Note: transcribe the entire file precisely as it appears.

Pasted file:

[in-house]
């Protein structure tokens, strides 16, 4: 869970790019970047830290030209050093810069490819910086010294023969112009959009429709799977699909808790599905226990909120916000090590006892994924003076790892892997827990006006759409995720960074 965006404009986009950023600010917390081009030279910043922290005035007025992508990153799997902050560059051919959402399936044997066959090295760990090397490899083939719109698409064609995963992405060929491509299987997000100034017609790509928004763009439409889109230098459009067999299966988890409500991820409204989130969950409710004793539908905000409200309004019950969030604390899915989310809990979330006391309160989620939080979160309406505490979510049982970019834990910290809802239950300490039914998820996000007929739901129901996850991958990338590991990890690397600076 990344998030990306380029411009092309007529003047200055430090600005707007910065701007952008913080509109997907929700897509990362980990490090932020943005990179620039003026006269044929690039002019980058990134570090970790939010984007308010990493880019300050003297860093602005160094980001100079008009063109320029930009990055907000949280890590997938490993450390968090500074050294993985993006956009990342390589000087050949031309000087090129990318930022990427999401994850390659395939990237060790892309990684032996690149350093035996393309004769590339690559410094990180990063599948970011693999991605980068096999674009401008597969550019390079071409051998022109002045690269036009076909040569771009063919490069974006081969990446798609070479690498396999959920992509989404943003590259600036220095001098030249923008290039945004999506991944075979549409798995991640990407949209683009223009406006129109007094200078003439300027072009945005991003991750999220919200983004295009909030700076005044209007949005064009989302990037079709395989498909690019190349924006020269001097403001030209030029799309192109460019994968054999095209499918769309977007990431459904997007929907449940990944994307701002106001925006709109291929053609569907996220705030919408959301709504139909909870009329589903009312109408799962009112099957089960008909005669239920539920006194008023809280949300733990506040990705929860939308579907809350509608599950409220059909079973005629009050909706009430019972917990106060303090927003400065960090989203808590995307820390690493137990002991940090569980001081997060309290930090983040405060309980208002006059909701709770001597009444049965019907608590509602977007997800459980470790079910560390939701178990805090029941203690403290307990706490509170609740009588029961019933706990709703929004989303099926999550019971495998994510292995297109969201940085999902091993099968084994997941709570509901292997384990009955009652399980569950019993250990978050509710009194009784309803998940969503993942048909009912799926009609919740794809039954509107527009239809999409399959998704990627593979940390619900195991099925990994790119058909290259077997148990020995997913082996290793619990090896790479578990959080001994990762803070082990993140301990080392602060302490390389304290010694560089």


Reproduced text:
[in-house]
């Protein structure tokens, strides 16, 4: 869970790019970047830290030209050093810069490819910086010294023969112009959009429709799977699909808790599905226990909120916000090590006892994924003076790892892997827990006006759409995720960074 965006404009986009950023600010917390081009030279910043922290005035007025992508990153799997902050560059051919959402399936044997066959090295760990090397490899083939719109698409064609995963992405060929491509299987997000100034017609790509928004763009439409889109230098459009067999299966988890409500991820409204989130969950409710004793539908905000409200309004019950969030604390899915989310809990979330006391309160989620939080979160309406505490979510049982970019834990910290809802239950300490039914998820996000007929739901129901996850991958990338590991990890690397600076 990344998030990306380029411009092309007529003047200055430090600005707007910065701007952008913080509109997907929700897509990362980990490090932020943005990179620039003026006269044929690039002019980058990134570090970790939010984007308010990493880019300050003297860093602005160094980001100079008009063109320029930009990055907000949280890590997938490993450390968090500074050294993985993006956009990342390589000087050949031309000087090129990318930022990427999401994850390659395939990237060790892309990684032996690149350093035996393309004769590339690559410094990180990063599948970011693999991605980068096999674009401008597969550019390079071409051998022109002045690269036009076909040569771009063919490069974006081969990446798609070479690498396999959920992509989404943003590259600036220095001098030249923008290039945004999506991944075979549409798995991640990407949209683009223009406006129109007094200078003439300027072009945005991003991750999220919200983004295009909030700076005044209007949005064009989302990037079709395989498909690019190349924006020269001097403001030209030029799309192109460019994968054999095209499918769309977007990431459904997007929907449940990944994307701002106001925006709109291929053609569907996220705030919408959301709504139909909870009329589903009312109408799962009112099957089960008909005669239920539920006194008023809280949300733990506040990705929860939308579907809350509608599950409220059909079973005629009050909706009430019972917990106060303090927003400065960090989203808590995307820390690493137990002991940090569980001081997060309290930090983040405060309980208002006059909701709770001597009444049965019907608590509602977007997800459980470790079910560390939701178990805090029941203690403290307990706490509170609740009588029961019933706990709703929004989303099926999550019971495998994510292995297109969201940085999902091993099968084994997941709570509901292997384990009955009652399980569950019993250990978050509710009194009784309803998940969503993942048909009912799926009609919740794809039954509107527009239809999409399959998704990627593979940390619900195991099925990994790119058909290259077997148990020995997913082996290793619990090896790479578990959080001994990762803070082990993140301990080392602060302490390389304290010694560089």